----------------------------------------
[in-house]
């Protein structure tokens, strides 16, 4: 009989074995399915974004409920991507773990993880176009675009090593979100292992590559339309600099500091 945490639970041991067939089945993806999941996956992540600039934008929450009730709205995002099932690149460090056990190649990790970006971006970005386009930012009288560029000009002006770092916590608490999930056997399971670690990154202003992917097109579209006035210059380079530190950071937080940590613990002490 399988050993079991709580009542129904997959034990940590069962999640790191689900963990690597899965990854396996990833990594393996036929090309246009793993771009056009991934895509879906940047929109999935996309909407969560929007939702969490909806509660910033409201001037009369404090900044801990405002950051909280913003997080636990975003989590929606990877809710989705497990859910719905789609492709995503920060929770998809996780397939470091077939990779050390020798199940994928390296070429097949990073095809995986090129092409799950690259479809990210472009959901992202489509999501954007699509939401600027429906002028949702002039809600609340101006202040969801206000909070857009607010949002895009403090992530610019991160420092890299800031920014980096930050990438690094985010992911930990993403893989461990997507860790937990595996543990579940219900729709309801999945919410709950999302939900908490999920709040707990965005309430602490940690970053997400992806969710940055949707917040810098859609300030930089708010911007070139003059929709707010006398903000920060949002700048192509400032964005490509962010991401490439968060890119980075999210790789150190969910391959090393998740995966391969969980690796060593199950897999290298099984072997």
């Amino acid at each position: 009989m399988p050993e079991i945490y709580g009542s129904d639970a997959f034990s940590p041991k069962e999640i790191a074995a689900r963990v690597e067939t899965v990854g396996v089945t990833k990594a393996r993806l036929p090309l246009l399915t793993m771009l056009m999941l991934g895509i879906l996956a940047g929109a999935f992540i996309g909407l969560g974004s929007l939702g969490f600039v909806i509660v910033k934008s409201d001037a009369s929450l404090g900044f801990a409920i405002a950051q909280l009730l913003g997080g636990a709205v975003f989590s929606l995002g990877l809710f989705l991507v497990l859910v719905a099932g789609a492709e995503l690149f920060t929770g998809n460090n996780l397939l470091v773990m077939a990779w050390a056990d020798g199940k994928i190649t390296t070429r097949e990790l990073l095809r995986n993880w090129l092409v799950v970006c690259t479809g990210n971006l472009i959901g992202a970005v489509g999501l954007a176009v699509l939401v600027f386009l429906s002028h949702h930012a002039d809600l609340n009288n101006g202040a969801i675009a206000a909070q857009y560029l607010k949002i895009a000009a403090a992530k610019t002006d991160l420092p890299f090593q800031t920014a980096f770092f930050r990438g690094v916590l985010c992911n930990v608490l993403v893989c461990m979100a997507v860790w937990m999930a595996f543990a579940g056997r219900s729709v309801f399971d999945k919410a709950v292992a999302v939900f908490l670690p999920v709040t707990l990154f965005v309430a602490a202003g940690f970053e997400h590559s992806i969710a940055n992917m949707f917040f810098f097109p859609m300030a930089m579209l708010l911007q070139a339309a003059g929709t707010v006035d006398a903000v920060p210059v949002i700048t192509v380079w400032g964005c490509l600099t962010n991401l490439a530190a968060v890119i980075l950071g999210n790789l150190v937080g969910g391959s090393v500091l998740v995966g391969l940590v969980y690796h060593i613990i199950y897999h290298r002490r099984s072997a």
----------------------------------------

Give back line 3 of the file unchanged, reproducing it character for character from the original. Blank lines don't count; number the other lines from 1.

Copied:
């Amino acid at each position: 009989m399988p050993e079991i945490y709580g009542s129904d639970a997959f034990s940590p041991k069962e999640i790191a074995a689900r963990v690597e067939t899965v990854g396996v089945t990833k990594a393996r993806l036929p090309l246009l399915t793993m771009l056009m999941l991934g895509i879906l996956a940047g929109a999935f992540i996309g909407l969560g974004s929007l939702g969490f600039v909806i509660v910033k934008s409201d001037a009369s929450l404090g900044f801990a409920i405002a950051q909280l009730l913003g997080g636990a709205v975003f989590s929606l995002g990877l809710f989705l991507v497990l859910v719905a099932g789609a492709e995503l690149f920060t929770g998809n460090n996780l397939l470091v773990m077939a990779w050390a056990d020798g199940k994928i190649t390296t070429r097949e990790l990073l095809r995986n993880w090129l092409v799950v970006c690259t479809g990210n971006l472009i959901g992202a970005v489509g999501l954007a176009v699509l939401v600027f386009l429906s002028h949702h930012a002039d809600l609340n009288n101006g202040a969801i675009a206000a909070q857009y560029l607010k949002i895009a000009a403090a992530k610019t002006d991160l420092p890299f090593q800031t920014a980096f770092f930050r990438g690094v916590l985010c992911n930990v608490l993403v893989c461990m979100a997507v860790w937990m999930a595996f543990a579940g056997r219900s729709v309801f399971d999945k919410a709950v292992a999302v939900f908490l670690p999920v709040t707990l990154f965005v309430a602490a202003g940690f970053e997400h590559s992806i969710a940055n992917m949707f917040f810098f097109p859609m300030a930089m579209l708010l911007q070139a339309a003059g929709t707010v006035d006398a903000v920060p210059v949002i700048t192509v380079w400032g964005c490509l600099t962010n991401l490439a530190a968060v890119i980075l950071g999210n790789l150190v937080g969910g391959s090393v500091l998740v995966g391969l940590v969980y690796h060593i613990i199950y897999h290298r002490r099984s072997a």